General Design Theory
There are a lot of general design theories and principles out there that apply to all forms of design, whether in digital or print mediums. These include things like balance and scale, as well as more abstract topics like emotion and what makes for “good” design.
The Principles of Design
This article from Digital Web Magazine covers the basics of design theory, including balance, rhythm, proportion, dominance, and unity. It’s fully illustrated and makes each principle easy to understand.
Graphic Design Theory?
This article from the AIGA archives offers a broad discussion of graphic design theory, offering guidance for designers on a host of topics, including their place within the current DIY culture.
How Good is Good?
This article from Typotheque talks about good design in relation to what the design is for, especially in relation to non-profit causes. There’s a heavy dose of ethical considerations here, as well as some practical information on what makes a good design.
Can Graphic Design Make You Cry?
This article from Design Observer discusses the question, “How…could you make design that communicated to human beings and deliberately drain it of all human content?”
Ten Graphic Design Paradoxes
This article discusses ten of the most common statements or opinions about graphic designers (or said by graphic designers) that are contrary to accepted wisdom. Included are things like “For designers, verbal skills are as important as visual skills,” and “I’m a professional: I know best.”
The Lost Principles of Design
An illustrated guide to the basic principles of graphic design. Included are explanations of balance, contrast, emphasis and subordination, directional forces, and proportion, among others.
Dudes and Dolls and Design Decisions
This post by Jacob Cass discusses the psychological differences to consider when designing for men or women. It’s a practical discussion of what women respond to versus men, as well as how to effectively design for both.
The Complexity of Simplicity
This article discusses how complex simplicity can actually be, including perceived versus actual simplicity.
Want to Know How to Design? Learn the Basics
This article discusses the most basic principles of graphic design, including color, shape, scale and size, and space, among others. Additional resources for each are also included.
C.R.A.P.: The Four Principles of Sound Design
This article from DailyBlogTips offers up information on four basic principles of good design: Contrast, Repetition, Alignment, and Proximity (C.R.A.P.).
Classic Graphic Design Theory
Don’t let the design of this site fool you; the content contained here offers a great overview of classic graphic design principles, like shape, texture, movement, balance and unity.
Simplicity is Highly Overrated
This article discusses simplicity and the idea that it’s not actually what consumers want.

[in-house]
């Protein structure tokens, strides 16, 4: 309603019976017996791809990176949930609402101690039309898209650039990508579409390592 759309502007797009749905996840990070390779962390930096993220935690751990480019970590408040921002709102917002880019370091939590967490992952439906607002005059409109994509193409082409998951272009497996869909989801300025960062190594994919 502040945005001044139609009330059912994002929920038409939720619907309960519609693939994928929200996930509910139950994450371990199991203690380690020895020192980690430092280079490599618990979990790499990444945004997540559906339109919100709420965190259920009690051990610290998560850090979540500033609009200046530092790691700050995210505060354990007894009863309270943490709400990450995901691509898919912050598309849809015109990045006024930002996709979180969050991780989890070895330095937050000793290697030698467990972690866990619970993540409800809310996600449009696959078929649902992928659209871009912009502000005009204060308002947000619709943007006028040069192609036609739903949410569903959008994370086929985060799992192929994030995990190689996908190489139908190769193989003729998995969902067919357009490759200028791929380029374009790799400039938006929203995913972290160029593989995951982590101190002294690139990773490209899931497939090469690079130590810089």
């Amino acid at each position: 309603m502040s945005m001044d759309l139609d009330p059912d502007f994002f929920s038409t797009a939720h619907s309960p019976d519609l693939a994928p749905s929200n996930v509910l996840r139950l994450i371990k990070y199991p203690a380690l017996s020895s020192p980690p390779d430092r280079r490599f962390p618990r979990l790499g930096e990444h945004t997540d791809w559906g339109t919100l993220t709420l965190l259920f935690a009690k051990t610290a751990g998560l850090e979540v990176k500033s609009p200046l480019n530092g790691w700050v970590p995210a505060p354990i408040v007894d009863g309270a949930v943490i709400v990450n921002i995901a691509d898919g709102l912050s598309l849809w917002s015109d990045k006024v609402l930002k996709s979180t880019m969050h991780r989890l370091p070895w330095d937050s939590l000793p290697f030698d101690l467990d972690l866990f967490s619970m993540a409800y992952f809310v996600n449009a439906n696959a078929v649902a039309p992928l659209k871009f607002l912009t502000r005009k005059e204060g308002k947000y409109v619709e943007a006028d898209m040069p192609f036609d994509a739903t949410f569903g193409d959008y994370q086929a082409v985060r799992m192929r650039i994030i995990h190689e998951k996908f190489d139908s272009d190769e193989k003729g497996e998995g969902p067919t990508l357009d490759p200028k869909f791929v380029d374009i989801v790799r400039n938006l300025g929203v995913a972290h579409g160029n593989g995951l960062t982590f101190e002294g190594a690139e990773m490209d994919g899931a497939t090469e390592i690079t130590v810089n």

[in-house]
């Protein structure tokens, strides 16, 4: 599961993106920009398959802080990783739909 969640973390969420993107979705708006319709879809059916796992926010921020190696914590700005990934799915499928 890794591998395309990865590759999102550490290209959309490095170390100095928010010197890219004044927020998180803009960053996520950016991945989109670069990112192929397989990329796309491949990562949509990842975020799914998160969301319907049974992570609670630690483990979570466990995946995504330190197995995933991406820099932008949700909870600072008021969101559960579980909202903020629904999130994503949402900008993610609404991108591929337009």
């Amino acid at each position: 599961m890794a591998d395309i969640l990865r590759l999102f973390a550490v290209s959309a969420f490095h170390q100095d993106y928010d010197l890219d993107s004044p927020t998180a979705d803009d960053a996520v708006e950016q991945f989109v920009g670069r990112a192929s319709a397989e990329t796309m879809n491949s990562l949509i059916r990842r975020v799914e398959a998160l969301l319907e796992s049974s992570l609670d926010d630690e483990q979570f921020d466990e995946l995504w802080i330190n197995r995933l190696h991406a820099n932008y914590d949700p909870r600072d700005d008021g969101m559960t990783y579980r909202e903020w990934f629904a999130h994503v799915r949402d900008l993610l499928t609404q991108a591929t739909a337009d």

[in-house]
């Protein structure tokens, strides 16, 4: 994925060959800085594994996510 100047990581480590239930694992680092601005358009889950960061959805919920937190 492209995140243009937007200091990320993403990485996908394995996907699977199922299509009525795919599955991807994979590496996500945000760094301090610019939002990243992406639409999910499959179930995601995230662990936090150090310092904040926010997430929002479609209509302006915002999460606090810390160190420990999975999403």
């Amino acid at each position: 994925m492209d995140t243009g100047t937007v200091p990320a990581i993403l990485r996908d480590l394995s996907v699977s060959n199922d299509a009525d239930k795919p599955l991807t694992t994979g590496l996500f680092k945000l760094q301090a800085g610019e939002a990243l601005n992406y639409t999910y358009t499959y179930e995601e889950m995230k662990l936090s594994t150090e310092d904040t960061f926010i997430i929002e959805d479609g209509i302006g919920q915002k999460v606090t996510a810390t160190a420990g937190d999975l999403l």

Layout principles and theories are varied, but most fall into one of two camps: grid-based design and non-grid-based design. Each one has its adherents, and each one has its advantages and disadvantages. There are also layout principles like white space and proximity to consider, all of which are discussed below.
The Grid: The Structure of Design
This post discusses grid layouts, mostly in relation to newspaper design. It discusses both horizontal and vertical grids, and can easily be applied to other graphic design projects, including website design.
Fundamental Design Principles for Web Page Layout
This article covers a design layout principles based on the Golden Ratio and divine proportion. It offers both theory and practice related to implementing the divine proportion in your site designs.
Designing With Grid-Based Approach
This post covers grid design in theory and practice, with examples, quotes about grid design from well-known designers, and a number of additional resources.
Five Simple Steps to Designing Grid Systems – Part 1
This is the first in a series of posts from Mark Boulton on grid design that delves into both the theory behind grid-based design and practical application of that theory.
Grid Design Basics: Grids for Web Page Layouts
This article discusses the principles behind grid-based design, as well as offering basic instruction for incorporating grids into your designs.
Seven Smooth Steps to Superb Grids
This post gives step-by-step instructions for understanding, developing and using grids for page layout. Also included are additional resources for each step.
Thinking Outside the Grid
This older article from A List Apart discusses why it’s sometimes a good idea to step outside the grid, and how to actually do so.
On Grid Design
A brief commentary on grid design from Warpspire, including why most so-called grids in web design are nothing more than integer-based symmetry, and aren’t really “grids” at all.
Grid-Based Web Design, Simplified
This article discusses both the practical application of a grid-based layout and how it can be integrated directly into your workflow, but also some basic theory behind grid design.
Why I Hate Grid Systems…
This post from SoyRex discusses the shortfalls of grid design and what it means to the design industry. It’s an interesting take on how grid-based design can lead to formulaic designs and devalues the industry.
Canons of Page Construction
This Wikipedia article discusses the principles in the field of book design called the canons of page construction, that deal with things like margins, proportions, and type areas. While written specifically for book design, they can easily be applied to other areas of graphic and web design.
This article from Layers Magazine talks about the importance of negative space in designs, including multiple examples.
This article from A List Apart by Mark Boulton discusses the importance of whitespace (negative space) and how to achieve it. He also talks about why whitespace is important in terms of legibility.
White Space: How to Get it ‘Right’
This post from Carsonified talks about how white space is important to web design, and how to achieve proper levels of negative space in your designs.
The Principles of Good Web Design Part 1: Layout